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13238 : Documenting State Violence

Description: Visual media have become central to activism against state violence. Throughout the past century, activists have deployed new technologies to bear witness to atrocity, record evidence, raise awareness, and promote justice. At the same time, media consistently fail to deliver lasting transformations and can even enable violence rather than counteracting it. In this class, we will explore how media practices support, undermine, and complicate efforts against state violence. How have activists employed documentary evidence?What assumptions have they made about communication, truth, difference, and justice? How do media frame what counts as violence? What are the politics of recording,seeing,and showing harm? What are the possibilities and limitations of emerging digital technologies?We will explore these issues across a range of media—such as photography, documentary film, comics, holograms, satellite and drone imagery, virtual reality experiences, social media platforms, and artificial intelligence—and case studies, including the Holocaust, the Cambodian genocide, the U.S. War on Terror, the Syrian civil war, the Movement for Black Lives, Indigenous resurgence in North America, and environmental violence in Guatemala. Students will be encouraged to think critically and creatively through assignments involving media analysis and media production.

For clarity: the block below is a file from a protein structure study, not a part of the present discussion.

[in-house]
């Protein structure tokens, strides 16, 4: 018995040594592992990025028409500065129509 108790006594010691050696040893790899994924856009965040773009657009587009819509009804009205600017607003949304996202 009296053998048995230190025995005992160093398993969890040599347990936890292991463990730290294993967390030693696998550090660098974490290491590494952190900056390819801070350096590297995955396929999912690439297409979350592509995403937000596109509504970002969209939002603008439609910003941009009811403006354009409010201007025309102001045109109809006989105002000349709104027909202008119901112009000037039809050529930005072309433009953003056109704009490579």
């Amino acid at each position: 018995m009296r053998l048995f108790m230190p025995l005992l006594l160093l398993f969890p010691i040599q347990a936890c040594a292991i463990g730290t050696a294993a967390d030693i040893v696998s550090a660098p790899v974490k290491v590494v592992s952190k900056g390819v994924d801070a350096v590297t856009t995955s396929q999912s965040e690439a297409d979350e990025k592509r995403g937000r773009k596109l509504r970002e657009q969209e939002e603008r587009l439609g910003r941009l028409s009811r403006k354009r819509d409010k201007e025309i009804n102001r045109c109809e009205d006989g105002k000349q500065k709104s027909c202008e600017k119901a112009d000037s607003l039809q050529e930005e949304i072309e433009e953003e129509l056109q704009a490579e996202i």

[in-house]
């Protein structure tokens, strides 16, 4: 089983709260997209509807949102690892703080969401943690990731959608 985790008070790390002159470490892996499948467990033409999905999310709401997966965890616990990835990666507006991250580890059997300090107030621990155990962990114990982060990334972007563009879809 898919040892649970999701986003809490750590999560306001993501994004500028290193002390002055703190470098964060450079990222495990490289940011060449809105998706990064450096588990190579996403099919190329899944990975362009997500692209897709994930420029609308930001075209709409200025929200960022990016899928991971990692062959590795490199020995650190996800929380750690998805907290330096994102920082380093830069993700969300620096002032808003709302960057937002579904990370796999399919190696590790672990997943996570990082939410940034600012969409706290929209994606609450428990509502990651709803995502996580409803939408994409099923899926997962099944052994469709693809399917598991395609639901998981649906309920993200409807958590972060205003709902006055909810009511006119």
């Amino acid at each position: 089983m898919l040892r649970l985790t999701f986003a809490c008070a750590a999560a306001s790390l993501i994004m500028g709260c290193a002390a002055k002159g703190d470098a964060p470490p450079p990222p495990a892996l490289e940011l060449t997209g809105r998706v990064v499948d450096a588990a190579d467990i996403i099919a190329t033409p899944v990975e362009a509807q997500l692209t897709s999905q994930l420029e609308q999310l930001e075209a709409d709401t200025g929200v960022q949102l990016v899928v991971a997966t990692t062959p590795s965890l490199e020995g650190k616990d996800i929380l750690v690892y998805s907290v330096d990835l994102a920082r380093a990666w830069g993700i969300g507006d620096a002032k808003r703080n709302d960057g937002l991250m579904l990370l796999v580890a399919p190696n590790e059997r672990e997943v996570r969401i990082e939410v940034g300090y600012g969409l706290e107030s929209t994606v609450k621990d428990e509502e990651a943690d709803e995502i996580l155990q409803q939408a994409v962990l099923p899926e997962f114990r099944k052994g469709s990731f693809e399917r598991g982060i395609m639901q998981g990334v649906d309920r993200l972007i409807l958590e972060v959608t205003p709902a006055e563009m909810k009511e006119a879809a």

Instructor(s): Crawford-Holland, Sasha

Offered: Autumn 2022

Category: Theory

Cluster(s): Digital Moving Image